I had EMDR yesterday and to cut a long story short, I struggled with it. I didn’t struggle in a painful way, as in I didn’t struggle with the content or emotions; I struggled with the process and my judgments about it.
In fact, I struggled to access any memories or emotions. Instead, my brain didn’t form any helpful associations. I felt nothing. I struggled with the lack of a struggle; the lack of the pain I was expecting to arise from the process. At points I found myself willing my brain to recall things – almost trying to forcefully draw memories to the surface – so that at least there would be something there. Anything. But this made me worried that I would interrupt the process by forcing things too much. So, that ended me up focusing too strongly on the starting memory, which meant I got stuck on it. As a result I had barely anything to say each time my therapist asked me what had “come up” after each round of bilateral stimulation. It was a lose lose situation.
Nothing was coming up. I couldn’t access any memories, images or emotions. Even when we chose a painful memory to start with, I couldn’t feel anything in that moment. I know I felt intensely at the time but none of those emotions came up when recalling it. I was trying to “make myself” feel what I “should be” feeling but I was totally cut off from it. To make it worse, the memory kept fading away and I couldn’t picture faces or play it like a video reel in my mind, which is what I was supposed to be doing. The more clarity I tried to visualise the scene in, the more patchy it became.
A very small number of changes happened but they all made me more frustrated. At one point, the image turned into a cartoon and the main character resembled a monster from a childhood book I used to read. At another point, I had an image of a rocket launching on a TV screen. Great. Lastly, I visualised a black screen with white words going across it saying one of the core beliefs my therapist told me to focus on. But no image, no memories, just bloody writing on a bloody screen.
Apparently these were just more clever ways that my brain has learnt to dissociate from my experiences. I told her she was reading too much into it. She pulled this funny face that she does.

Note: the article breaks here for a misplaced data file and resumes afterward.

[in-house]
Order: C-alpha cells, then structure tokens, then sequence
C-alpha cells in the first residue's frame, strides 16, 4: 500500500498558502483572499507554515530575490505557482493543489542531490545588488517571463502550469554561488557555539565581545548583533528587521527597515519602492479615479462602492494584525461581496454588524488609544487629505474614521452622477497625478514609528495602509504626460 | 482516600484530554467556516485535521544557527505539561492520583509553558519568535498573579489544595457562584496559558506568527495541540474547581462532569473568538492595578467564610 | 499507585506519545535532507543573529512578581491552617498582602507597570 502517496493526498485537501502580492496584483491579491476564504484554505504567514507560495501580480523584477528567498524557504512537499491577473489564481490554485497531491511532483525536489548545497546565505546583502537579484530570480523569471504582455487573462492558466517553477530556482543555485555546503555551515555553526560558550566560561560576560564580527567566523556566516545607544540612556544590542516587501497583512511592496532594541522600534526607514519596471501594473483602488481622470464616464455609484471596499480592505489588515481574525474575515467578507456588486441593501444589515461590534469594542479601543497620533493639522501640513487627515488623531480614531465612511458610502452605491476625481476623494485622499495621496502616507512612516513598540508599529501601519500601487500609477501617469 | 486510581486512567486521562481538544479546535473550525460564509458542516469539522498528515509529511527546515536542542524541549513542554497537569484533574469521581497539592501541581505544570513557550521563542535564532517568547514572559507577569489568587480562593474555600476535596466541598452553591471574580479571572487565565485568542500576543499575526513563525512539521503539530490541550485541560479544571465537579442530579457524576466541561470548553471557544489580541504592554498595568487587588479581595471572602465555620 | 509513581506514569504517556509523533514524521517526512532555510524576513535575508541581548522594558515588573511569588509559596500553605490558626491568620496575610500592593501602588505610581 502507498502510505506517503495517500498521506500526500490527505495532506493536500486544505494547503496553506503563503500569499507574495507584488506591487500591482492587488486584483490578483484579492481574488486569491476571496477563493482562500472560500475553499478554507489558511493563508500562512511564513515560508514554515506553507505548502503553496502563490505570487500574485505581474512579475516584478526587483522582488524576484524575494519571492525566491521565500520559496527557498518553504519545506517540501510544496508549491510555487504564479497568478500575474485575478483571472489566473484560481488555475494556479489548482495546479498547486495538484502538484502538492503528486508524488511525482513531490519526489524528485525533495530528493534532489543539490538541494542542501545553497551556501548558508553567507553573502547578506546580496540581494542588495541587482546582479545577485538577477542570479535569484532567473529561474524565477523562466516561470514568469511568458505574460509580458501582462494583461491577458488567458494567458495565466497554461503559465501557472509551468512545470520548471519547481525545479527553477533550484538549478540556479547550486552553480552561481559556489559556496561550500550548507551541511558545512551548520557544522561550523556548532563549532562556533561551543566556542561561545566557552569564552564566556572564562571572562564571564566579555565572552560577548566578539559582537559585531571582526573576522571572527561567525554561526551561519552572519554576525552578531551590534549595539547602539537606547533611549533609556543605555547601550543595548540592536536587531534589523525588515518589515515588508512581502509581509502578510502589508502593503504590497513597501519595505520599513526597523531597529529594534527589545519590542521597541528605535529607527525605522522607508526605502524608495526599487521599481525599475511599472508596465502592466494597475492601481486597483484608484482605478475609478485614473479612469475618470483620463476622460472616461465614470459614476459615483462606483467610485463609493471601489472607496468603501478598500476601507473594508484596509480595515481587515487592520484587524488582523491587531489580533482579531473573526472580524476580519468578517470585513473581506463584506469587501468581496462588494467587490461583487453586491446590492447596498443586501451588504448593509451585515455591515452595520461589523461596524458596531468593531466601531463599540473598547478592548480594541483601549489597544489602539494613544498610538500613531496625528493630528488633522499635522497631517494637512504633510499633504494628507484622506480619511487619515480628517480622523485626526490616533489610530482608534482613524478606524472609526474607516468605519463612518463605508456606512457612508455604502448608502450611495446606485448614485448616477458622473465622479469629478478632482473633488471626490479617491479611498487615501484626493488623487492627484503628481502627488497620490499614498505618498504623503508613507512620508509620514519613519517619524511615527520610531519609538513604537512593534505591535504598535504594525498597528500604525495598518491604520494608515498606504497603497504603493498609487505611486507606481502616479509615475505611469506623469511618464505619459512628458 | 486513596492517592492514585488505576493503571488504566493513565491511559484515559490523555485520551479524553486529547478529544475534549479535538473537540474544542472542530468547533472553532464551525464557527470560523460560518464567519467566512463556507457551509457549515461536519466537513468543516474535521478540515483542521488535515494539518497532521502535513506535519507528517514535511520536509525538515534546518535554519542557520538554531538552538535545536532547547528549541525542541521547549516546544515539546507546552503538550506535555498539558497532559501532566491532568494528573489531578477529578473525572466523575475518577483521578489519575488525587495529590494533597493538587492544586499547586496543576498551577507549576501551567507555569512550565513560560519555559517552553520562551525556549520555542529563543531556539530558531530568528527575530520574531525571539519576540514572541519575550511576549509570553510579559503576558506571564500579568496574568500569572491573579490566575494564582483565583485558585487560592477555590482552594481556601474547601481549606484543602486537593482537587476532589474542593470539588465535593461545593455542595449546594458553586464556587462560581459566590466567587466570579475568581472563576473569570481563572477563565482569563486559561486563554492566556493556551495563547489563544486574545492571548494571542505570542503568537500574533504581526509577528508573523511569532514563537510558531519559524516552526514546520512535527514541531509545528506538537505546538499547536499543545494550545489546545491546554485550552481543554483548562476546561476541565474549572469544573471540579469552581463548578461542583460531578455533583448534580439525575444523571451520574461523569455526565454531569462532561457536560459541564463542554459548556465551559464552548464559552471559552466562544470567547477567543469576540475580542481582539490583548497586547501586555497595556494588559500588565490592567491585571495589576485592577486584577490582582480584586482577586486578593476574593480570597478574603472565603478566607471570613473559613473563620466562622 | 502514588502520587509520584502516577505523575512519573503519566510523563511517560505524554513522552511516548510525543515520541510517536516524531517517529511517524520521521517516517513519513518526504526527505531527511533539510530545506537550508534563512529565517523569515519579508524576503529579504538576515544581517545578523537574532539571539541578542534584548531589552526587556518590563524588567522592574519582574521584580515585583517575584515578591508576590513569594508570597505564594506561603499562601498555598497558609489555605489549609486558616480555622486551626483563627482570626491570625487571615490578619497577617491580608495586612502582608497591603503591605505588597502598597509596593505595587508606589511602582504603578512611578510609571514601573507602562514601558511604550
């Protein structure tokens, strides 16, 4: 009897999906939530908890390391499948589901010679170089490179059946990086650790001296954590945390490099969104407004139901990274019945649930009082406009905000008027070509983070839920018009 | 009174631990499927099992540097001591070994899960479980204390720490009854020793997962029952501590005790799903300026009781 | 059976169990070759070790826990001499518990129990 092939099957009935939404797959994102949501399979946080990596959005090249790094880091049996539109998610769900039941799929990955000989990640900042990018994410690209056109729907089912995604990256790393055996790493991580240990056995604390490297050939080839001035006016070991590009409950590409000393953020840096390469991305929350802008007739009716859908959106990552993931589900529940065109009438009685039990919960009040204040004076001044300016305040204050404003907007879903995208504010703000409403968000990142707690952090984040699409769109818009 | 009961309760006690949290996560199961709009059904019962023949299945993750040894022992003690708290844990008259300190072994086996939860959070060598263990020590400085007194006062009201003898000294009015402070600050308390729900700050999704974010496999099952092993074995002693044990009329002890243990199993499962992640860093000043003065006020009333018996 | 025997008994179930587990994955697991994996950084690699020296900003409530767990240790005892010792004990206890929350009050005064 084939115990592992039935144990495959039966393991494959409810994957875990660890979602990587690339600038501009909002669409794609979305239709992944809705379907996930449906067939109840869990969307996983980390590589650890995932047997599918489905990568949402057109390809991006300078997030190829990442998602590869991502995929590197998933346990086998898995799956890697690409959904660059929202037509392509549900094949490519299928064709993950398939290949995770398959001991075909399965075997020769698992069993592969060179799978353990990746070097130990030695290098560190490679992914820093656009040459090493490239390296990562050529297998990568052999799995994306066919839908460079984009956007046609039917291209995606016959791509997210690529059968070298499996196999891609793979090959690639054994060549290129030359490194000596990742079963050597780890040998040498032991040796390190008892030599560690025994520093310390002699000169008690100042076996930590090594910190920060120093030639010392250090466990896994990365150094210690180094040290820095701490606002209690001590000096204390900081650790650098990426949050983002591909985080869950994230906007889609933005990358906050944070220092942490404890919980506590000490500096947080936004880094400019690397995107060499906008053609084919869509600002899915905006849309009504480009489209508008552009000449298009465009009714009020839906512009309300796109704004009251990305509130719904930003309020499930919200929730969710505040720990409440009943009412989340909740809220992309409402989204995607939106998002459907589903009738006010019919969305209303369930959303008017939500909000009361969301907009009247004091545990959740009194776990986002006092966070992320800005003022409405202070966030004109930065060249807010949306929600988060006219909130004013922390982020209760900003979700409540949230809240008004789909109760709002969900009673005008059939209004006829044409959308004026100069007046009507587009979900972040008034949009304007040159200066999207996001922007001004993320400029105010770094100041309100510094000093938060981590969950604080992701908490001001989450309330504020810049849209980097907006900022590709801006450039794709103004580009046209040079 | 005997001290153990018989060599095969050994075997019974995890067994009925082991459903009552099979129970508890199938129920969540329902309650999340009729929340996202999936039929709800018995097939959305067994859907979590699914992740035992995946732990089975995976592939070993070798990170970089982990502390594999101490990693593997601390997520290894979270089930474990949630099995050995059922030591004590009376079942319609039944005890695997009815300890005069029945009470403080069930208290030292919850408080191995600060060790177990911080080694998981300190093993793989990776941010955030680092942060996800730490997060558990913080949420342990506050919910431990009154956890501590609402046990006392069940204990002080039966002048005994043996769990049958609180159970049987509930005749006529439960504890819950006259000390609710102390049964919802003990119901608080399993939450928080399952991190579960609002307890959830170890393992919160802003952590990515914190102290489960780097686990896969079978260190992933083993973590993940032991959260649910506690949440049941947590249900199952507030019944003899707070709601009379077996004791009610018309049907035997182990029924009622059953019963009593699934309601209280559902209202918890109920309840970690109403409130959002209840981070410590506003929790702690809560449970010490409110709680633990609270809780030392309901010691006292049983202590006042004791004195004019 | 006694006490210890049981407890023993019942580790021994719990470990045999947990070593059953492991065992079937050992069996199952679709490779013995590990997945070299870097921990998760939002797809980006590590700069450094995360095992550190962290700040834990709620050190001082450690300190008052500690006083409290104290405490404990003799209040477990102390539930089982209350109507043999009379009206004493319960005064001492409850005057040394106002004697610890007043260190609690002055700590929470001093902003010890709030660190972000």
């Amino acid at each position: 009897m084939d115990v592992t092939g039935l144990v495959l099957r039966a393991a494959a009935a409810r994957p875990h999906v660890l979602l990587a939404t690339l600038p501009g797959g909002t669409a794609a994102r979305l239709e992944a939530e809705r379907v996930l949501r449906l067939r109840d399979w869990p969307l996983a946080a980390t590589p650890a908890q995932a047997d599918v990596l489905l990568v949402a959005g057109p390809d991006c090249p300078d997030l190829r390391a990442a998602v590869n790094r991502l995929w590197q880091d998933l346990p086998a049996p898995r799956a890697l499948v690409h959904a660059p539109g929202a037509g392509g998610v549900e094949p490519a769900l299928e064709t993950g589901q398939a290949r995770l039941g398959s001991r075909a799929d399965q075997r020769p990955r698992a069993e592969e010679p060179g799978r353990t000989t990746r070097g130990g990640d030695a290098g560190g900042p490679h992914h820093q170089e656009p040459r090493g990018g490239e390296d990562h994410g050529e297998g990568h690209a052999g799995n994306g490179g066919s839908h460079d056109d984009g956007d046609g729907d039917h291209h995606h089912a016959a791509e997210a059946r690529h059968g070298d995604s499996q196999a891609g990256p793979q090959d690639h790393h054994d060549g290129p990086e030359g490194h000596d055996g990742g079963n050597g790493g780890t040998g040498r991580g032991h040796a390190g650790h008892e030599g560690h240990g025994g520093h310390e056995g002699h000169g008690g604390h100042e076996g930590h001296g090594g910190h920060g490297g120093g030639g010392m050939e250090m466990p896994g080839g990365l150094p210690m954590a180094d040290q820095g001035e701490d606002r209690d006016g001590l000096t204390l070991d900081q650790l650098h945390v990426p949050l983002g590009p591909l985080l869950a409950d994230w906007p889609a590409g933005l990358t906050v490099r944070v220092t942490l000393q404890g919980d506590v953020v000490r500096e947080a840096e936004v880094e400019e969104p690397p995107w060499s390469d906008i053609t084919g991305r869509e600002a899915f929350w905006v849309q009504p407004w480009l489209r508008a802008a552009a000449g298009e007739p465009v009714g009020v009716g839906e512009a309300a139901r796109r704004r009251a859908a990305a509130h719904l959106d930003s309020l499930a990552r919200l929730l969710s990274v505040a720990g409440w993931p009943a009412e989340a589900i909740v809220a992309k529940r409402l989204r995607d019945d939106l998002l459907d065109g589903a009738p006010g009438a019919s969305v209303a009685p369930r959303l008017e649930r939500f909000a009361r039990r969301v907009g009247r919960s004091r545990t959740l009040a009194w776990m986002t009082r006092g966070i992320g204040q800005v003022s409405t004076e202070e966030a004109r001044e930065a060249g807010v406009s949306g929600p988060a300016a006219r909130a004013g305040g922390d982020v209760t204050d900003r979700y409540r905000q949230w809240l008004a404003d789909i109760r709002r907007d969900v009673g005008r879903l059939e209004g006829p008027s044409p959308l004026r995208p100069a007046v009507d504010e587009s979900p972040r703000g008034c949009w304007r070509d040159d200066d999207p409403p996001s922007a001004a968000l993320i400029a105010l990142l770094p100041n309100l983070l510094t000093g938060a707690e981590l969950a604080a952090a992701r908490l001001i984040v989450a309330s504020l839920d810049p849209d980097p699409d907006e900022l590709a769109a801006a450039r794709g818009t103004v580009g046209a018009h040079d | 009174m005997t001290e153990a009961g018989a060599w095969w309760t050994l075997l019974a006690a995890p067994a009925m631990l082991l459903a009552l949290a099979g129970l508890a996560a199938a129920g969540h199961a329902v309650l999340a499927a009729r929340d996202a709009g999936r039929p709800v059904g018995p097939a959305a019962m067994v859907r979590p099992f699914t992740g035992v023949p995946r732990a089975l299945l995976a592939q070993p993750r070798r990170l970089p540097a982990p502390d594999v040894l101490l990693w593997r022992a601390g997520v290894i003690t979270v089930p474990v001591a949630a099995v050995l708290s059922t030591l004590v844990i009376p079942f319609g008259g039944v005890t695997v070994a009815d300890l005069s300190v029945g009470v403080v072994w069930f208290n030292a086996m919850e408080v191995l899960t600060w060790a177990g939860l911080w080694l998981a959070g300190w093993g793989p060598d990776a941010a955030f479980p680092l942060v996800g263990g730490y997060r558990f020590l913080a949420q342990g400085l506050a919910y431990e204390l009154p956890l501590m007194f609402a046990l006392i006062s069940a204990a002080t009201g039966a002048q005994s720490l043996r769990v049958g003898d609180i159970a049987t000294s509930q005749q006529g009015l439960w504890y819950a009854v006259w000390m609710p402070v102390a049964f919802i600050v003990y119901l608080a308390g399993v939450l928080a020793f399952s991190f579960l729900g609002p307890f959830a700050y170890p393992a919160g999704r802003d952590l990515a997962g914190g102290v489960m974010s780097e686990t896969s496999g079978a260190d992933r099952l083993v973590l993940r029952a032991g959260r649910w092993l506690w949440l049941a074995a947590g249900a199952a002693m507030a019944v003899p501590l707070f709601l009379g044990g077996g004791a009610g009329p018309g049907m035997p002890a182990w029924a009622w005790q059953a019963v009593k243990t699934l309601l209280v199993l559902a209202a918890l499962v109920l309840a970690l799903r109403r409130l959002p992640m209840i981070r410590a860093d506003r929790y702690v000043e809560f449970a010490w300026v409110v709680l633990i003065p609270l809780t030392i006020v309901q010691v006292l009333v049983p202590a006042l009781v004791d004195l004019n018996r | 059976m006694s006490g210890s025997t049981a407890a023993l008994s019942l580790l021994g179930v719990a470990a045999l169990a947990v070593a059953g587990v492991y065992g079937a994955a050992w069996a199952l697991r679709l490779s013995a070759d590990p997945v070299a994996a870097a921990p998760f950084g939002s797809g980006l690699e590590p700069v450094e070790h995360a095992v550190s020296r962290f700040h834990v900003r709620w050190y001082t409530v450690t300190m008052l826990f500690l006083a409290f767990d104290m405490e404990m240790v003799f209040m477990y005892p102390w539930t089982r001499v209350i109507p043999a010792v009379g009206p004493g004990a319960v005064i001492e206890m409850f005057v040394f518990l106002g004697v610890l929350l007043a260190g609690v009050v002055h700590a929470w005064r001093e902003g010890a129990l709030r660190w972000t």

I was getting frustrated with myself and convinced I was “doing EMDR wrong”. My therapist said that no one fails at EMDR, and there is no such thing as doing it wrong. But I wasn’t reassured. All I could think was “My childhood clearly isn’t traumatic enough for this to work. My brain isn’t processing because there is nothing to process. I am a fraud.”
My therapist said all the right things but the judgments came thick and fast and I was digging myself into a rut. I know that if I had memories to back up the things she is claiming and all the theory I know so well, it would make it a lot easier for me to accept the nature of my childhood “trauma”. But there is nothing. In fact, I have barely any memories with the person who hurt me the most before the age of 10 or so. I can think of 2.
My therapist says the memories are so few because I learnt to cut off at a young age. But cut off from what? I remember themes and phrases and what certain people were like generally but I don’t have the specific memories to match them. And so I convince myself that it must be because nothing happened; my childhood was fine; we are digging around in the dark for something that isn’t there.
After the session, I felt so self-hating and irritable that I wanted to hurt myself. (I didn’t). I had a ton of self-directed anger and self-disgust, for being such a failure, attention-seeker, fraud and all the other terrible things I am. Beating myself up because my life “should have been worse”. The voice in my head telling me “it’s your fault you’re like this”.
I spoke to my therapist on the phone later on because I was struggling with the above big time. Again, she said all the right things, but for every point she had, my brain had a counter-argument. We decided that in order to try and move forwards with this, I’m going to have to put my own judgments about myself to one side, and try internalise her perception of me as my own. Even if I don’t believe her (which I don’t), even if I don’t believe it (which I don’t), faking it to make it by talking to myself in the way she talks to me.
I hope EMDR is better next week. She said it’s common to feel this way at the start and that it can take a while to get used to. I’m obviously not convinced. But I hope she can prove me wrong.